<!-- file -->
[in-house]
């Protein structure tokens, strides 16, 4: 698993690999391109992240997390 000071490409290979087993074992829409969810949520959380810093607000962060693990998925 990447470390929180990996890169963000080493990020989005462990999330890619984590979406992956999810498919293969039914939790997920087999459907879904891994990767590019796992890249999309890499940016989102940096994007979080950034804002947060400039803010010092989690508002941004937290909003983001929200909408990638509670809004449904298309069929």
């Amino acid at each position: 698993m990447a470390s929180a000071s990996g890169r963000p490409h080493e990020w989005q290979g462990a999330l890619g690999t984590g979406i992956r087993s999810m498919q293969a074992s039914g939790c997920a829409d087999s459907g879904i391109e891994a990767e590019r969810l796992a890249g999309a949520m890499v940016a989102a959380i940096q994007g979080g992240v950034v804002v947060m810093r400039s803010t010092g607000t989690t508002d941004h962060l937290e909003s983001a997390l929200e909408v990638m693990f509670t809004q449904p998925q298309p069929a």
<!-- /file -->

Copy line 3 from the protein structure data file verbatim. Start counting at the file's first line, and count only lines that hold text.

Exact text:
């Amino acid at each position: 698993m990447a470390s929180a000071s990996g890169r963000p490409h080493e990020w989005q290979g462990a999330l890619g690999t984590g979406i992956r087993s999810m498919q293969a074992s039914g939790c997920a829409d087999s459907g879904i391109e891994a990767e590019r969810l796992a890249g999309a949520m890499v940016a989102a959380i940096q994007g979080g992240v950034v804002v947060m810093r400039s803010t010092g607000t989690t508002d941004h962060l937290e909003s983001a997390l929200e909408v990638m693990f509670t809004q449904p998925q298309p069929a």